And I come back to my work. I want to live the adventure. That's always going to be my focus, whether I do it well or not. Quite often there are hints and teases of a sexual nature, but they are spice, not the stew.

And I don't care for dark, gritty, gruesome details. I have noticed that I don't respond to horror the way that others do. I've read the remarks of some people who said things like 'I shivered at this point' while that same point just made me go 'yuck.' Not the same kind of responses at all.

Do I get the things I want to read in my own stories? Not always as well as I would like, but then I think that's true of a lot of writers. Lately, though, I've been doing final edits on material and finding that I'm a lot closer in some cases than I thought I was. I'm enjoying the stories and the editing isn't nearly as bad as I expected.

I am also looking at Closed Circle, the new online store for ebooks by C.J. Cherryh, Jane Fancher and Lynn Abbey.

The three are experimenting in new ways to reach the reading public. C. J. had an interesting comment (which I will paraphrase because I can't find it now). She said that when a new editor would step into a publishing house, that person would often want something new and different as a mark of change. And that would mean that a carefully crafted story universe might have to be put aside to create something entirely different.

I've seen this happen in epublishing as well, though not as dramatically. I find it troubling that decisions on what we get to read could be based on this kind of decision. I understand that much of what we are offered is already based on someone else's taste -- and that's why we tend to like certain magazines over others, for instance -- but the idea that it just has to change to make change bothers me.

Everyone should support Closed Circle. The three authors have a vast array of science fiction and fantasy work available there in ebook format. This is mostly previously published material, but there is also some updates and some new things.

And yes, I do see this as a growing trend in publication. Professional authors are facing the same problems with the economy that the rest of us are, as well as dealing with a shrinking publication market. They are looking for ways to reach readers, and ebooks provide a good way that is economical for all concerned.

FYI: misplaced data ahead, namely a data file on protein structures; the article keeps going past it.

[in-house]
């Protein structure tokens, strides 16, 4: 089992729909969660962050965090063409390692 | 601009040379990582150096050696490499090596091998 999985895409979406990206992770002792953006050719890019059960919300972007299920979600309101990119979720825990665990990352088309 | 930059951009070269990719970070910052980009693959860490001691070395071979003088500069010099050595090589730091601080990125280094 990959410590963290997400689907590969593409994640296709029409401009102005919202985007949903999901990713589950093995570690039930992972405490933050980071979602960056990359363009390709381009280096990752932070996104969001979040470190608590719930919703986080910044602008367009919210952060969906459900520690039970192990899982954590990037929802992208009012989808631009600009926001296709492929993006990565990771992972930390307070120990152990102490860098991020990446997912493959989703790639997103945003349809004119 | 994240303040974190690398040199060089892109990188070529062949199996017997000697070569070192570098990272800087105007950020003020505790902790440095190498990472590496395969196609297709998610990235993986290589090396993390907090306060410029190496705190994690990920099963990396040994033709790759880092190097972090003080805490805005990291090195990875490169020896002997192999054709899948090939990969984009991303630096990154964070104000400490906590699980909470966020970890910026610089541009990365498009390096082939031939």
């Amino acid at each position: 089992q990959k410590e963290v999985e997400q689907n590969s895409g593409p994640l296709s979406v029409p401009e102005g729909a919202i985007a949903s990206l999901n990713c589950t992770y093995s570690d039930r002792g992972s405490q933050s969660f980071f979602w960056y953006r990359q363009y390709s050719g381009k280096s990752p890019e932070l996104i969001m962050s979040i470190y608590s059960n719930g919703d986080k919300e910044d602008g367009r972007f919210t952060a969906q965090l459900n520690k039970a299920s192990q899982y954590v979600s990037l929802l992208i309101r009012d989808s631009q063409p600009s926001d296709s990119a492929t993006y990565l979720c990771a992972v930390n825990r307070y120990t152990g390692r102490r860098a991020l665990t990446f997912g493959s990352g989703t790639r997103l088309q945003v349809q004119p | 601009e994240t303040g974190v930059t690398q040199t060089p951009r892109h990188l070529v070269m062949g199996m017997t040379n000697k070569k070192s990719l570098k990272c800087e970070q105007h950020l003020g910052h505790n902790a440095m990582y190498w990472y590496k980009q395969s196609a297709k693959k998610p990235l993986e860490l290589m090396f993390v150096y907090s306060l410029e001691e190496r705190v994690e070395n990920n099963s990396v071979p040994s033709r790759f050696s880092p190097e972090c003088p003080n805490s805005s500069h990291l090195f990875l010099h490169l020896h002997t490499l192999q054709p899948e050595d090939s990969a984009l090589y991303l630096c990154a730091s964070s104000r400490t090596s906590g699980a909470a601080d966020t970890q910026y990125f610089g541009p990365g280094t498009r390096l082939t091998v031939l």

I have quite a lot of previously published material, too. So, yes, this did start me looking towards an idea like this. I've known about Closed Circle since before it opened, and watched it with more than avid interest. There are two others who are interested in joining me in a venture like Closed Circle, with either new or old material. This is looking more and more serious as the weeks go by, and I find myself looking forward to it. It's an experiment. I've always said that writers shouldn't be afraid to experiment, and for those of us who are especially prolific, it's time to see what changes in the market we can use to reach readers.

That's what it's all about right?

Thursday, May 06, 2010

Twitter Story

Below are the 200 lines of the Twitter story -- a story I had meant to post at ten lines a day, but which just got to be a problem for me. I finally posted the last of it tonight.

It's not a great story, but it was an interesting experiment in writing (though not so a good of one in posting). Keeping each line relatively short was fun.

Lexin: A Story of the Lost

1. Golden illumination swept across the bleak empty expanse as Lexin and his six guards moved through a land of sand and desolation.
2. Fragile ground shifted beneath the steps of weary horses, sand tumbling down small dunes, soon lost again in the trackless land.
3. Sounds died in this barren world where relentless winds erased all sign of passage. Lexin saw nothing here of man; nothing of hope.